Love and hope from the ashes of tragedy

Outpouring of love at Borough Market             Picture PA
Outpouring of love at Borough Market Picture PA
Jack Edwards, 10, John McLaverty, Jon Margon, Elizabeth Rands, Alan Crosby, Lynda Saunders, Lea Dawkins, 13. Picture Credit: Keith Woodland PPP-171208-172212006

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SOME words of the Dalai Lama have resonated over the past few weeks.

He talked a while ago about there being no such thing as a Muslim terrorist, a Buddhist terrorist or a Christian terrorist.

Anyone who wanted to indulge in violence is no longer a genuine Muslim, a genuine Buddhist or a genuine Christian.

Wise words which are important following attacks on concertgoers in Manchester, people in Borough Market and on London Bridge, and on worshippers leaving Finsbury Park Mosque.

These recent attacks are on a wide range of different communities, irrespective of nationality or faith.

It is important that we distinguish between fundamentalism and genuine followers of a faith.

The Dalai Lama went on to say: ‘All major religious traditions carry the same message – a message of love, compassion, forgiveness, tolerance, contentment, self-discipline – all religious traditions.’

This is a message which is totally incompatible with acts of terrorism which are happening around the world and to all people, not just in the UK.

It is interesting to see the strength of that message of love and compassion demonstrated in emergency services putting their lives at risk to save others; in strangers opening their homes to others in the aftermath of such atrocities, and in so many people responding to other disasters such as the Grenfell Tower fire with food, clothing and money for those who have lost everything.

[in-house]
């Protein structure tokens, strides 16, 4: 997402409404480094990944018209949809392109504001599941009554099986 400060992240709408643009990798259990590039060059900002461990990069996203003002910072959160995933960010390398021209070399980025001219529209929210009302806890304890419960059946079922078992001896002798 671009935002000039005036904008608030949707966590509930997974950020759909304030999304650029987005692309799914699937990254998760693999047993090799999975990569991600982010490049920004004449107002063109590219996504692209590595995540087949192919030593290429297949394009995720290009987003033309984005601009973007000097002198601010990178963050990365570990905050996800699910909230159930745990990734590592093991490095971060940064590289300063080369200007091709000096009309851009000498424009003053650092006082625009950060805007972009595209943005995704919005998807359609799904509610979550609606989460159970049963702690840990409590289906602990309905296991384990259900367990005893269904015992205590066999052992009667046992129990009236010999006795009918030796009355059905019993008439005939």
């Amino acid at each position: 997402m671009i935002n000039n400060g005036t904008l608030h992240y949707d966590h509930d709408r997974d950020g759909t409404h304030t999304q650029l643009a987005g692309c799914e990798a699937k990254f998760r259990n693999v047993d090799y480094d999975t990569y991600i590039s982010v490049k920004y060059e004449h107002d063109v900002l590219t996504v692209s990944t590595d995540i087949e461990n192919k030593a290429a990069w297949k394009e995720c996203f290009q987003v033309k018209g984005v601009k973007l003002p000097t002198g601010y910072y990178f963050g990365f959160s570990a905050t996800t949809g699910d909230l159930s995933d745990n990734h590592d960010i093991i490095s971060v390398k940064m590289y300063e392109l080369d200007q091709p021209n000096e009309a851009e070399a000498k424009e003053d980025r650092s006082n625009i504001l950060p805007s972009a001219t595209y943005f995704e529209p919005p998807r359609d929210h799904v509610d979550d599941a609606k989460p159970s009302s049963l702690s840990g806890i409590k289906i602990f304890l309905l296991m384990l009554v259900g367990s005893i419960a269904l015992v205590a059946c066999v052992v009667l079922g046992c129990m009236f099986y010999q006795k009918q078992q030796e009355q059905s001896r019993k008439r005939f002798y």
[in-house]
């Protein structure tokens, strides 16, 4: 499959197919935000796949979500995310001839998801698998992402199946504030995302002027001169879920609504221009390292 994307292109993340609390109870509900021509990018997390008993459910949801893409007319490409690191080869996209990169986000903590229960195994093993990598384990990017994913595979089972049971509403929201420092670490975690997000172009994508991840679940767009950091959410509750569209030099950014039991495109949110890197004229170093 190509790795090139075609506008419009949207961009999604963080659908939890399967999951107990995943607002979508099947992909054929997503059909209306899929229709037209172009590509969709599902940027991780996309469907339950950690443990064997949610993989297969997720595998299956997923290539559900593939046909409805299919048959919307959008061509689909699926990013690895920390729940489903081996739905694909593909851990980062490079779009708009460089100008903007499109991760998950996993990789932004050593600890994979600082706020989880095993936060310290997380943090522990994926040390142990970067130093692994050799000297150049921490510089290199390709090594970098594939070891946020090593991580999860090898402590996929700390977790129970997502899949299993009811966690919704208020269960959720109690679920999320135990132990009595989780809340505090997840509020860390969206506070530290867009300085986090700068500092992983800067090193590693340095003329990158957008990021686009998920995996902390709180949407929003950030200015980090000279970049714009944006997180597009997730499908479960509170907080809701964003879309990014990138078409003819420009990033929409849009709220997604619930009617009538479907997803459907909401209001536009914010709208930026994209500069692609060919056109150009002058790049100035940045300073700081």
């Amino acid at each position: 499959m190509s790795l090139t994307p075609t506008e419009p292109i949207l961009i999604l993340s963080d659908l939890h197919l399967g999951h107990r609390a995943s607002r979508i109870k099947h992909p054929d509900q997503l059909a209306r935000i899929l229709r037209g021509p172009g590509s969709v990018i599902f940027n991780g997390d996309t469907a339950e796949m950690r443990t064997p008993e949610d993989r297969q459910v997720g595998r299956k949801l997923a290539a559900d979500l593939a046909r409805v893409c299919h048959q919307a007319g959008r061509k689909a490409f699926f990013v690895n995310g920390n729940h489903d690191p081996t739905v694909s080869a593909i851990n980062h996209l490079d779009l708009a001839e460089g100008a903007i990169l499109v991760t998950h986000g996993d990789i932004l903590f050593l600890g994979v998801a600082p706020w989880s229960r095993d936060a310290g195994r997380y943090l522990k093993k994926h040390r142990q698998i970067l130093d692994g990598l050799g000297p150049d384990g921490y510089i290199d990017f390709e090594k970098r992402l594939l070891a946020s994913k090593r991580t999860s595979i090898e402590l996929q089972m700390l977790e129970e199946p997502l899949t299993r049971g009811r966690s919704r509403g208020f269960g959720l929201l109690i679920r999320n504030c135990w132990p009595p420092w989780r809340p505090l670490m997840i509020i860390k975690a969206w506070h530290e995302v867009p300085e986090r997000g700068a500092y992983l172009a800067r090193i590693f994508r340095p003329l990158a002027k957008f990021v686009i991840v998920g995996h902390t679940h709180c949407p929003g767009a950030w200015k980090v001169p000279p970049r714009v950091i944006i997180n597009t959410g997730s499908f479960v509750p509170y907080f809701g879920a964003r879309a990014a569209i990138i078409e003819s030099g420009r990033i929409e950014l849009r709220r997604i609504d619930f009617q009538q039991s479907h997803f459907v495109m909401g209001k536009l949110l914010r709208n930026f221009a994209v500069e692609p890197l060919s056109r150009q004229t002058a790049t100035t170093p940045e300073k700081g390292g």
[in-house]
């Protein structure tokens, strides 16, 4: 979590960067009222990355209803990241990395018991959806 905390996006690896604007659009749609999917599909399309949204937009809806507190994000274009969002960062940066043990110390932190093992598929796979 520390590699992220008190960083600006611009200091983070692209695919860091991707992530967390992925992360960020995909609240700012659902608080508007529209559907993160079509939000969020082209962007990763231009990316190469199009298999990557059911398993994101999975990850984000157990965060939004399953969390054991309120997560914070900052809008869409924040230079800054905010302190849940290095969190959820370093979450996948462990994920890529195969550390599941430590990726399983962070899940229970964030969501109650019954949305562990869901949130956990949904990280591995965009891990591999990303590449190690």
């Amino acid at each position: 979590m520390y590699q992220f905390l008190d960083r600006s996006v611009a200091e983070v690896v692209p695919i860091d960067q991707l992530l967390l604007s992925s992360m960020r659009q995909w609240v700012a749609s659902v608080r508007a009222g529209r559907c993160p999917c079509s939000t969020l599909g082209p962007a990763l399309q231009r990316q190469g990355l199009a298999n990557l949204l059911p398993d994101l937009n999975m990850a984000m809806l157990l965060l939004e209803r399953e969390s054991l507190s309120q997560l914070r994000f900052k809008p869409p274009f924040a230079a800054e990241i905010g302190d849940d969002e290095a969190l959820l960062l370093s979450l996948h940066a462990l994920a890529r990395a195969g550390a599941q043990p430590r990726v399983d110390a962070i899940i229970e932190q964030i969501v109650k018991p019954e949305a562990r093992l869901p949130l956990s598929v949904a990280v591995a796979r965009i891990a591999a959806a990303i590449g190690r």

Last weekend’s events commemorating the murder of MP Jo Cox are another example of the resolve of people not to allow this kind of hate to destroy us or drive us apart.

Social media has of course been alive with the same messages of hope and love and I was struck by one hashtag which was used extensively – #lovewins.

It seems to sum up that resolve which I have been trying to describe.

For me as a Christian, this resolve is ultimately summed up in the fact that we worship Jesus Christ crucified – a God who knows what it is to suffer among us and with us.

A God who weeps with us and dies with us, but through his resurrection to new life and hope has defeated evil and hate.

So I guess for me perhaps the hashtag should be #lovehaswon.

It is that victory of love which we see in people amid these disasters and I thank God for it.

n PORTSMOUTH CATHEDRAL is in High Street, Old Portsmouth, PO1 2HH

For more information go to Portsmouthcathedral.org.uk.